This is a good article. Click here for more information.

Rumination syndrome

From WikiProjectMed
Jump to navigation Jump to search
Rumination syndrome
Other names: Merycism
A line graph. The line has pronounced upwards spikes followed by less pronounced downward spikes. These spikes are separated by longer intermittent periods where the line is jagged, but roughly and statistically straight.
A pressure measurement after eating in a person with rumination syndrome showing intra-abdominal pressure "spikes". These represent abdominal wall contractions responsible for the regurgitation.
SymptomsRegurgitation of most meals following eating[1]
ComplicationsMalnutrition, weight loss, electrolyte problems, enamel breakdown, bad breath[1]
Diagnostic methodBased on symptoms; esophageal motility study[1]
Differential diagnosisGERD, achalasia, gastroparesis, bulimia, gastric outlet obstruction[1]
TreatmentReassurance, biofeedback, diaphragmatic breathing[1]
Frequency0.8% of people[2]

Rumination syndrome is a disorder characterized by effortless regurgitation of most meals following eating.[1] There is generally no retching, little nausea, and the food is undigested.[1] There may be some abdominal discomfort immediately following eating.[1] The condition is long-term in nature.[1] Complications may include malnutrition, weight loss, electrolyte problems, enamel breakdown, and bad breath.[1]

The cause is unknown.[2] The condition may begin following a trigger such as psychological stress or gastroenteritis.[1] The underlying mechanism involves subconscious contraction of the muscles around the abdomen together with relaxation of the lower esophageal sphincter.[1] Diagnosis is generally based on symptoms after ruling out other potential causes; an esophageal motility study may be used in unclear cases.[1][3] Other conditions that may appear similar include GERD, achalasia, gastroparesis, and bulimia.[1]

Treatment is effective in most people.[1] Measures generally include biofeedback and diaphragmatic breathing.[1] Patient education and reassurance are also important.[1] Other measures may include baclofen or Nissen's fundoplication, but these are less preferred.[1] Nasogastric tube feeding may be required in those who are malnourished.[1]

Rumination syndrome is uncommon, affecting about 0.8% of people.[2][4] Of those with fibromyalgia or an eating disorder, 10% may be affected.[2] Among children, females are more commonly affected than males.[1][2] The condition was first described in 1618 in people.[1]

Signs and symptoms

While the number and severity of symptoms vary among individuals, repetitive regurgitation of undigested food (known as rumination) after the start of a meal is always present.[5][6] In some individuals, the regurgitation is small, occurring over a long period of time following ingestion, and can be rechewed and swallowed. In others, the amount can be bilious and short-lasting, and must be expelled. While some only experience symptoms following some meals, most experience episodes following any ingestion, from a single bite to a large meal.[7] However, some long-term patients will find a select couple of food or drink items that do not trigger a response.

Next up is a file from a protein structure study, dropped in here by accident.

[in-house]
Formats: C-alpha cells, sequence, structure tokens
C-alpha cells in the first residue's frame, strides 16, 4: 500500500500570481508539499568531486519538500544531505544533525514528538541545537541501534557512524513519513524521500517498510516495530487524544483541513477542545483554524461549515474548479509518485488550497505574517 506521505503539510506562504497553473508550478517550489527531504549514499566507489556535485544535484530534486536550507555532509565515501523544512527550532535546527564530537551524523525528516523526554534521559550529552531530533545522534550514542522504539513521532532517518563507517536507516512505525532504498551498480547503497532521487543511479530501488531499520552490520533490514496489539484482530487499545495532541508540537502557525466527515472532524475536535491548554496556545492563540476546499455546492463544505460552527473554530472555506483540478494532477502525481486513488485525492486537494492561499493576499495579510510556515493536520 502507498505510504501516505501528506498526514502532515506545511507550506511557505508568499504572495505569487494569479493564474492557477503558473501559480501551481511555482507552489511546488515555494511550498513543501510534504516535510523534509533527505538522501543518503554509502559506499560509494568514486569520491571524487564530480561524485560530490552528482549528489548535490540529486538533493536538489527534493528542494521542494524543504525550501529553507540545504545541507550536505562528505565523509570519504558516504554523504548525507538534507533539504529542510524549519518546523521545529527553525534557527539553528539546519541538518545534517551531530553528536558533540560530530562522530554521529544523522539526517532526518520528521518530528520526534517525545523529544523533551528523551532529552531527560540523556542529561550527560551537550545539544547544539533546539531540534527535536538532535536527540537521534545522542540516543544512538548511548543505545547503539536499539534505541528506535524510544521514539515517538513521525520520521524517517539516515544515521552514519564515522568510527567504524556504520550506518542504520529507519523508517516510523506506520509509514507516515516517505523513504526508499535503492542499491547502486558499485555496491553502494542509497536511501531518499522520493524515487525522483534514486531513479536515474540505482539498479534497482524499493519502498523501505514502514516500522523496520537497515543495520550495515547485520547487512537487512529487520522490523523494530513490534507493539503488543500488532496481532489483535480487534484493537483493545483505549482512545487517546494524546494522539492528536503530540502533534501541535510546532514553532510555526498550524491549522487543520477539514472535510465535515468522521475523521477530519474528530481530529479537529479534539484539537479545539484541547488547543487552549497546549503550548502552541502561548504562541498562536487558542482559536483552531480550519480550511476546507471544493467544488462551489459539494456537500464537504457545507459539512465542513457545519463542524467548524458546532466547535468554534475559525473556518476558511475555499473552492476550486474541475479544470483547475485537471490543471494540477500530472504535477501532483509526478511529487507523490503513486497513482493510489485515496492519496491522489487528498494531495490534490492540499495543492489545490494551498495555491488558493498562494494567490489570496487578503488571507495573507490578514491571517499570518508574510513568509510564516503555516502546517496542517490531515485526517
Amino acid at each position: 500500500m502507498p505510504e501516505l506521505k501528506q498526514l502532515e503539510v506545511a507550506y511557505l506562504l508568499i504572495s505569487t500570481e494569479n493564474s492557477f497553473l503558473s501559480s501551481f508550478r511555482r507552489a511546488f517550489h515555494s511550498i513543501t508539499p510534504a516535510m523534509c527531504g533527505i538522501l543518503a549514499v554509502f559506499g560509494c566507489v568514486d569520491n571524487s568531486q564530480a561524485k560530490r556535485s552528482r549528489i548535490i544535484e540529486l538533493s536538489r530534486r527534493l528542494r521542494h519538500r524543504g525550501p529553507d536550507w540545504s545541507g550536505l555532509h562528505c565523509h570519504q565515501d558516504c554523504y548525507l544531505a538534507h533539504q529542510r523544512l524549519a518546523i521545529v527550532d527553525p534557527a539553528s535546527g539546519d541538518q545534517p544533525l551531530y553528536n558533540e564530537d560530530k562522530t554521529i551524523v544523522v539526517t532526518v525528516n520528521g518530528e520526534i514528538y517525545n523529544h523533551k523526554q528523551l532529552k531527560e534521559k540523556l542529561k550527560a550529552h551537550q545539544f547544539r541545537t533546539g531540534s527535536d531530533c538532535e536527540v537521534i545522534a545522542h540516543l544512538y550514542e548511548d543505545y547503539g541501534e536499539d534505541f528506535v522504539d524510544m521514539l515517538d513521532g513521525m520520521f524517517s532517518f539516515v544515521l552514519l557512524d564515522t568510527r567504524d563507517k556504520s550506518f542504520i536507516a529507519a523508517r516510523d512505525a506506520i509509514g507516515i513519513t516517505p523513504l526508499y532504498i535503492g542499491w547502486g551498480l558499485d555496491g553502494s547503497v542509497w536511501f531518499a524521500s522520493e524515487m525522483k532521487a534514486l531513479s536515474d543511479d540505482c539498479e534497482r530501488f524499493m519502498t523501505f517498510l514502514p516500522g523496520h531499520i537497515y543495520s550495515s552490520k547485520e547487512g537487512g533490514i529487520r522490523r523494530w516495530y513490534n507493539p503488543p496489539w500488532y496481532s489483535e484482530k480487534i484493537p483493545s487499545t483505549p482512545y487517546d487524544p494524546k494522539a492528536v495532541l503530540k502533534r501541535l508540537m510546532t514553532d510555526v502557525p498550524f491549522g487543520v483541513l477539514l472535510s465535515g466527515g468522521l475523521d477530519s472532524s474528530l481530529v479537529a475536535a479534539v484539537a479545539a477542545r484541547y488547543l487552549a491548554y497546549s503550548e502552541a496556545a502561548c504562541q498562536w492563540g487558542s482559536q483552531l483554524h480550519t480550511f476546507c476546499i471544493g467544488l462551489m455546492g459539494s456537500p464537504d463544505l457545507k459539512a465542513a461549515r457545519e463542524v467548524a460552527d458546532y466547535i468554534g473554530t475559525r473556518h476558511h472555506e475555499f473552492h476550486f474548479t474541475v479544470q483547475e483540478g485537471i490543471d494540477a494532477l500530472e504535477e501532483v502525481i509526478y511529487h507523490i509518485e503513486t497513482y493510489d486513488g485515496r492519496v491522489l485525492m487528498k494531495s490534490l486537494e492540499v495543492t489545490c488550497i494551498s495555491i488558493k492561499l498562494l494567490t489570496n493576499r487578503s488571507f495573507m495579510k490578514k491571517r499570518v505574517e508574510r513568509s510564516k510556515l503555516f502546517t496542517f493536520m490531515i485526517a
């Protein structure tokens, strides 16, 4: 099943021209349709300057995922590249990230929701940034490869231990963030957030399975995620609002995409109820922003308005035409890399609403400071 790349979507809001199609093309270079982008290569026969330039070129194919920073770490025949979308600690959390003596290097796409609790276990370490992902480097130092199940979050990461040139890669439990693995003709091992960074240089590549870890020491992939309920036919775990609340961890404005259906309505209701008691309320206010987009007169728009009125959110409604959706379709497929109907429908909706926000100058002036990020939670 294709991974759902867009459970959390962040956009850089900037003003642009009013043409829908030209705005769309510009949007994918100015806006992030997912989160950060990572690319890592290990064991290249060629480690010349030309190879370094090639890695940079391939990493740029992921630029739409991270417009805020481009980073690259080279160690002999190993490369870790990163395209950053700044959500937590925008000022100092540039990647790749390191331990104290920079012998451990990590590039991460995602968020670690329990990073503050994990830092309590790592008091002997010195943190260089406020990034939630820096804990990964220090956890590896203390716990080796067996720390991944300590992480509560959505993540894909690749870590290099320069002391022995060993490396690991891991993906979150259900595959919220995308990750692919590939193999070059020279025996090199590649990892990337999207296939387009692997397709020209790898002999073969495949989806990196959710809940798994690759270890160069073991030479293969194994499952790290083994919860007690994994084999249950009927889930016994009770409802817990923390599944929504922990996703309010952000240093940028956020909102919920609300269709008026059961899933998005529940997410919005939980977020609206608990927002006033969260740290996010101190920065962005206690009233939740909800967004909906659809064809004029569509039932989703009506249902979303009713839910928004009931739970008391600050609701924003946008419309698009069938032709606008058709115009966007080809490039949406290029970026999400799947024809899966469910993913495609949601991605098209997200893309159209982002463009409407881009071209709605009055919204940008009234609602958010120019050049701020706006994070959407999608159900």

Unlike typical vomiting, regurgitation is typically described as effortless and unforced.[5] There is seldom nausea preceding the expulsion, and the undigested food lacks the bitter taste and odour of stomach acid and bile.[5]

Symptoms can begin to manifest at any point from the ingestion of the meal to two hours thereafter.[6] However, the more common range is between thirty seconds and one hour after the completion of a meal.[7] Symptoms tend to cease when the ruminated contents become acidic.[5][7]

Abdominal pain (38%), lack of fecal production or constipation (21%), nausea (17%), diarrhea (8%), bloating (4%), and dental decay (3%) are also described as common symptoms in day-to-day life.[6] These symptoms are not necessarily present during regurgitation episodes, and can happen at any time. Weight loss is often observed (42%) at an average loss of 9.6 kilograms, and is more common in cases where the disorder has gone undiagnosed for a longer period of time,[6] though this may be expected of the nutrition deficiencies that often accompany the disorder as a consequence of its symptoms.[6] Depression has also been linked with rumination syndrome,[8] though its effects on rumination syndrome are unknown.[5]

Acid erosion of the teeth can be a feature of rumination,[9] as can bad breath.[10]


The cause of rumination syndrome is unknown. However, studies have drawn a correlation between hypothesized causes and the history of patients with the disorder. In infants and the cognitively impaired, the disease has normally been attributed to overstimulation and under-stimulation from parents and caregivers, causing the individual to seek self-gratification and self-stimulus due to the lack or abundance of external stimuli. The disorder has also commonly been attributed to a bout of illness, a period of stress in the individual's recent past, and to changes in medication.[5]

In adults and adolescents, hypothesized causes generally fall into one of either category: habit-induced, and trauma-induced. Habit-induced individuals generally have a history of bulimia nervosa or of intentional regurgitation (magicians and professional regurgitators, for example), which though initially self-induced, forms a subconscious habit that can continue to manifest itself outside the control of the affected individual. Trauma-induced individuals describe an emotional or physical injury (such as recent surgery, psychological distress, concussions, deaths in the family, etc.), which preceded the onset of rumination, often by several months.[5][6]


Rumination syndrome is a poorly understood disorder, and a number of theories have speculated the mechanisms that cause the regurgitation,[6] which is a unique symptom to this disorder. While no theory has gained a consensus, some are more notable and widely published than others.[5]